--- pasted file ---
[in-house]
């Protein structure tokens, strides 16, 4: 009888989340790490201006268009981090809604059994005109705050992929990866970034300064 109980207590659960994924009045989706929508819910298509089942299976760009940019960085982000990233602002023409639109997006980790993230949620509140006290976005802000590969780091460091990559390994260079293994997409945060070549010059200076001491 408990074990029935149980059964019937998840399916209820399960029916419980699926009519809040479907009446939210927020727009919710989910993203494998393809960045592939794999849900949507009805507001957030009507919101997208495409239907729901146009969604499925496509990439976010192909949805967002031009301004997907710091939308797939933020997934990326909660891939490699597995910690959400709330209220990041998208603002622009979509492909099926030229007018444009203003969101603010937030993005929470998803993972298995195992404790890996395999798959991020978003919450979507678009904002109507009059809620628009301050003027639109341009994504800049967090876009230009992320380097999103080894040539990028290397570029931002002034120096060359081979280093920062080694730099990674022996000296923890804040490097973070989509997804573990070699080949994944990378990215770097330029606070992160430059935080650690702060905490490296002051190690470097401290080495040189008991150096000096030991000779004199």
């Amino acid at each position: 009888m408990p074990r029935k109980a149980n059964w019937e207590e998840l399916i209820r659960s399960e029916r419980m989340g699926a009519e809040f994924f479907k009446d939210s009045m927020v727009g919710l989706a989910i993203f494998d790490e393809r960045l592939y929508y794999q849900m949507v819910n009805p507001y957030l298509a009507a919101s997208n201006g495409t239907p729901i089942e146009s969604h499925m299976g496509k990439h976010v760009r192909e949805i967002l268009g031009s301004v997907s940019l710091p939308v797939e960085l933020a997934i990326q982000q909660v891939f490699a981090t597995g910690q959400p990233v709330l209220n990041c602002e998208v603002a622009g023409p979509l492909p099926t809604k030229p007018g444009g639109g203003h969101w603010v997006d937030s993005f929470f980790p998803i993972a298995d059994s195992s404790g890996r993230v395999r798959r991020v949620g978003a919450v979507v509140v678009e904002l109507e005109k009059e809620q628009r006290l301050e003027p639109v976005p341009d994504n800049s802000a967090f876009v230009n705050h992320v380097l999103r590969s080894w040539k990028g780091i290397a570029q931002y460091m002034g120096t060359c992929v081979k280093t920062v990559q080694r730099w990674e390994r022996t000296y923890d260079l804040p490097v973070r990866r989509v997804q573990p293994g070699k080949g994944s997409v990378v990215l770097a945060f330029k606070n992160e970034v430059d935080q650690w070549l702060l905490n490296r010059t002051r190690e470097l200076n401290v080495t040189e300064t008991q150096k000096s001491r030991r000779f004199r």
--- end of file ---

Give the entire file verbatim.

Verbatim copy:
[in-house]
């Protein structure tokens, strides 16, 4: 009888989340790490201006268009981090809604059994005109705050992929990866970034300064 109980207590659960994924009045989706929508819910298509089942299976760009940019960085982000990233602002023409639109997006980790993230949620509140006290976005802000590969780091460091990559390994260079293994997409945060070549010059200076001491 408990074990029935149980059964019937998840399916209820399960029916419980699926009519809040479907009446939210927020727009919710989910993203494998393809960045592939794999849900949507009805507001957030009507919101997208495409239907729901146009969604499925496509990439976010192909949805967002031009301004997907710091939308797939933020997934990326909660891939490699597995910690959400709330209220990041998208603002622009979509492909099926030229007018444009203003969101603010937030993005929470998803993972298995195992404790890996395999798959991020978003919450979507678009904002109507009059809620628009301050003027639109341009994504800049967090876009230009992320380097999103080894040539990028290397570029931002002034120096060359081979280093920062080694730099990674022996000296923890804040490097973070989509997804573990070699080949994944990378990215770097330029606070992160430059935080650690702060905490490296002051190690470097401290080495040189008991150096000096030991000779004199």
């Amino acid at each position: 009888m408990p074990r029935k109980a149980n059964w019937e207590e998840l399916i209820r659960s399960e029916r419980m989340g699926a009519e809040f994924f479907k009446d939210s009045m927020v727009g919710l989706a989910i993203f494998d790490e393809r960045l592939y929508y794999q849900m949507v819910n009805p507001y957030l298509a009507a919101s997208n201006g495409t239907p729901i089942e146009s969604h499925m299976g496509k990439h976010v760009r192909e949805i967002l268009g031009s301004v997907s940019l710091p939308v797939e960085l933020a997934i990326q982000q909660v891939f490699a981090t597995g910690q959400p990233v709330l209220n990041c602002e998208v603002a622009g023409p979509l492909p099926t809604k030229p007018g444009g639109g203003h969101w603010v997006d937030s993005f929470f980790p998803i993972a298995d059994s195992s404790g890996r993230v395999r798959r991020v949620g978003a919450v979507v509140v678009e904002l109507e005109k009059e809620q628009r006290l301050e003027p639109v976005p341009d994504n800049s802000a967090f876009v230009n705050h992320v380097l999103r590969s080894w040539k990028g780091i290397a570029q931002y460091m002034g120096t060359c992929v081979k280093t920062v990559q080694r730099w990674e390994r022996t000296y923890d260079l804040p490097v973070r990866r989509v997804q573990p293994g070699k080949g994944s997409v990378v990215l770097a945060f330029k606070n992160e970034v430059d935080q650690w070549l702060l905490n490296r010059t002051r190690e470097l200076n401290v080495t040189e300064t008991q150096k000096s001491r030991r000779f004199r």